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Are Foodies Evil?

Posted by Josh Rothman  February 18, 2011 12:45 PM

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B. R. Myers is the Dr. Evil of American cultural criticism: from a secure base at South Korea's Dongseo University, where he teaches Korean literature, he shocks the world with surprise attacks upon our nation's cultural institutions. Having waged, from afar, a war upon "the growing pretentiousness of American literary prose," he's now turned his attention to "gluttony dressed up as foodie-ism" in his new essay, "The Moral Crusade Against Foodies," published in this month's Atlantic.


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Foodie culture, Myers argues, is morally bankrupt, hopelessly self-involved, and boring. "Foodie-ism" presents itself as a movement, but is actually the single-minded obsession of wealthy city-dwellers who write about one another in an incestuous circle. ("Is any other subculture reported on so exclusively by its own members?") Its insularity means that foodie culture has only gotten weirder and weirder with time. Seen from the outside, Myers writes, it's obvious that foodies hold all sorts of bizarre beliefs. The most central is the idea that "to serve one’s palate is to do right by small farmers, factory-abused cows," and even by "Earth itself" - and that, therefore, being a foodie makes you "more moral, spiritual even, than the man on the street." This is senseless: if you really want to do well by the Earth, Meyer argues, you should be vegetarian. It's an "affectation of piety."

From this central tenet, all sorts of other self-serving and even nonsensical attitudes follow. Foodies claim to revere tradition, for example, but actually only respect the ones that encourage you to eat more, not less; at a foodie home, "One must never spoil a dinner party for mere religious or ethical reasons," so forget about keeping kosher. Similarly, foodies evince a wacky kind of "concern" for animals: they write reverently about killing them and believe that human beings, because they have evolved at the top of a "Great Food Chain of Being," have a near-moral obligation to eat meat. Myers is a little coy about his own opinions; in fact, he's a vegan and a member of the Green Party. Reading through Best American Food Writing 2009, He's appalled to read about little foodie children who look forward eagerly to killing their own cows. Reading through a huge stack of foodie books was torture for him: "No one shows much interest in literature or the arts - the real arts. When Marcel Proust’s name pops up, you know you’re just going to hear about that damned madeleine again."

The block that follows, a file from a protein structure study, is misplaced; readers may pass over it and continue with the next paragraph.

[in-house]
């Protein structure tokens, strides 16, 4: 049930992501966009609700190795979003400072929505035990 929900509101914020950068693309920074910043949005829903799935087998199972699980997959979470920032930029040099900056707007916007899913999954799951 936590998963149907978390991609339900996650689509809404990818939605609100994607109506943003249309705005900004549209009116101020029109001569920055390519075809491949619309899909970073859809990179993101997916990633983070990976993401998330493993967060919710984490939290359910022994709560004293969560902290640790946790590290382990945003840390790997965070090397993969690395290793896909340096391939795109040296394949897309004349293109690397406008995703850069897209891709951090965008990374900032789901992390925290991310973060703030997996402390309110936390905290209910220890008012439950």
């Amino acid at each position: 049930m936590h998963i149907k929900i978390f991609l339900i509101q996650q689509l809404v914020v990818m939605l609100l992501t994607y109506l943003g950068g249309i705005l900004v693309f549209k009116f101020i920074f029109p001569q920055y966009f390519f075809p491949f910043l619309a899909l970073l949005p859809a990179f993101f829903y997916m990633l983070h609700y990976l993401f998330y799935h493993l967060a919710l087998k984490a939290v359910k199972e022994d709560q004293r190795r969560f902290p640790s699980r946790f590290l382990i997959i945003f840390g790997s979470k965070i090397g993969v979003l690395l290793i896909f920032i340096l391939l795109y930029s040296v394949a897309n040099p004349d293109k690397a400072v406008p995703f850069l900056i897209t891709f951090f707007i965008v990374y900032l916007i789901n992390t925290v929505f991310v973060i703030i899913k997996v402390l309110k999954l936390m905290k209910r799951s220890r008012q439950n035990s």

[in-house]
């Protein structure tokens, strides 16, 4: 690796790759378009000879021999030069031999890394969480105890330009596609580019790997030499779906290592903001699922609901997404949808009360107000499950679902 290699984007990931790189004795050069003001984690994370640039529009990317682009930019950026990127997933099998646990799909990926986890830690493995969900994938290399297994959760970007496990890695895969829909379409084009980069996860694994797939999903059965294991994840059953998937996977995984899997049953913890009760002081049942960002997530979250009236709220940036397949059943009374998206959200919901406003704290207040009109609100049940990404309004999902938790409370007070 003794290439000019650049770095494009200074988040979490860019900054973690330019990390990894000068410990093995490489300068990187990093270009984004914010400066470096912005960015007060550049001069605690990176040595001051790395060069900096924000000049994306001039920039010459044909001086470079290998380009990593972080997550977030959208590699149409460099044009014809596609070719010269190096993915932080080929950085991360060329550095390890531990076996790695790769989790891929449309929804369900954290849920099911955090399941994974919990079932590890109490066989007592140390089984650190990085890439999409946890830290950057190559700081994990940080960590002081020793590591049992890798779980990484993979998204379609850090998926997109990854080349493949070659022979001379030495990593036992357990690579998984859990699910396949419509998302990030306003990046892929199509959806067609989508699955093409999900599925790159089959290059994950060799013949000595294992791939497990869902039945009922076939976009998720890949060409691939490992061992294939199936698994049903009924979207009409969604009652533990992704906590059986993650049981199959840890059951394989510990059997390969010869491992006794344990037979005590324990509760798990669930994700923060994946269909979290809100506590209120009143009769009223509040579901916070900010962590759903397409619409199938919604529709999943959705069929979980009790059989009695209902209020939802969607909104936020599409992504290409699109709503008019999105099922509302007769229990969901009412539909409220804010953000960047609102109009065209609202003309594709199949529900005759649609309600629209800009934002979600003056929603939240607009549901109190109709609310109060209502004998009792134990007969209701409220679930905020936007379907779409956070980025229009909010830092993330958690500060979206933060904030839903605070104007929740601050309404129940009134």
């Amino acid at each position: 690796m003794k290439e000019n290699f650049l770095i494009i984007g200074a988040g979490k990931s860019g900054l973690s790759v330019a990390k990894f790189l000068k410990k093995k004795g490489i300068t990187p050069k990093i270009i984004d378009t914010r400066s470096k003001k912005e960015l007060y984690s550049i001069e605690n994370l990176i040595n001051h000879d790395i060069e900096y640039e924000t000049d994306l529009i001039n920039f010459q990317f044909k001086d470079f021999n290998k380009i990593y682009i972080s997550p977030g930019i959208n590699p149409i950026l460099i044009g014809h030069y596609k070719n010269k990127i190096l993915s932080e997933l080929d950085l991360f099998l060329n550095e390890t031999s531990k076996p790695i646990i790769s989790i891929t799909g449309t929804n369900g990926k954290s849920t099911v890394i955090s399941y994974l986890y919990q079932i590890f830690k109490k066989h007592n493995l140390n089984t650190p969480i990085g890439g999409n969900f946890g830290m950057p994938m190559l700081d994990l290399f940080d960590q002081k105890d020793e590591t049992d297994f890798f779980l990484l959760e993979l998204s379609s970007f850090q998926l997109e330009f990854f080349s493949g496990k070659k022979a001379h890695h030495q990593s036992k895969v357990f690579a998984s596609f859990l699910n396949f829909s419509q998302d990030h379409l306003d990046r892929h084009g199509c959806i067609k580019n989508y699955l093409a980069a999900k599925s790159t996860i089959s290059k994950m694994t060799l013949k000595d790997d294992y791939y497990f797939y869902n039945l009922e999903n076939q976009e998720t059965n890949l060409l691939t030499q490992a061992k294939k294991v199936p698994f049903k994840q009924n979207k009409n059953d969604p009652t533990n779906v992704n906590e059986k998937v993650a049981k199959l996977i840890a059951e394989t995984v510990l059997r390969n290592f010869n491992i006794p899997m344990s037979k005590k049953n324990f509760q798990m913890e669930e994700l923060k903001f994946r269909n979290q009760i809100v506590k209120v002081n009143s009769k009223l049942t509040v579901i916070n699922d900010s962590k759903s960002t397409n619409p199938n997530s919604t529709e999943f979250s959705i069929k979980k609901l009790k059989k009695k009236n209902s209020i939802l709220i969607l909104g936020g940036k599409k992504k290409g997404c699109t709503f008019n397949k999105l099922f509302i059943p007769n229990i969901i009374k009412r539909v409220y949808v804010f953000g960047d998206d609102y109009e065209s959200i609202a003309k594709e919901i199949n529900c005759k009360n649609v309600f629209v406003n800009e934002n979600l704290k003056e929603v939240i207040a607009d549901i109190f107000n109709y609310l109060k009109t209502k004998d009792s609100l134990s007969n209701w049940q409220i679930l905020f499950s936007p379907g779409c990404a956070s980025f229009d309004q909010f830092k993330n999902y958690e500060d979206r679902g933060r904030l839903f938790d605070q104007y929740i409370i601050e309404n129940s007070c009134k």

Myers' objections recall Whole Foods CEO John Mackey's surprising repudiation of foodies a few years ago. "We have always had two philosophies that wrestle for our soul and for the souls of our customers," Mackey said. "One is the foodie philosophy, that food is primarily about indulgence, about pleasure. The other part is that food is primarily to nourish us, to make us vital. Whole Foods has always had a synthesis of those two, but over a period of time, one or the other has tended to triumph . . . . We are launching a reversal now.” Are foodies the new bankers? Could the culture at large be turning against them? Only time will tell. In the meantime, the Internet anxiously awaits the inevitable foodie response to Myers' broadside.

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About brainiac Brainiac is the daily blog of the Globe's Sunday Ideas section, covering news and delights from the worlds of art, science, literature, history, design, and more. You can follow us on Twitter @GlobeIdeas.
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Guest blogger Ruth Graham is a freelance journalist in New Hampshire, and a frequent Ideas contributor. She is a former features editor for the New York Sun, and has written for publications including Slate and the Wall Street Journal.

Joshua Rothman is a graduate student and Teaching Fellow in the Harvard English department, and an Instructor in Public Policy at the Harvard Kennedy School of Government. He teaches novels and political writing.

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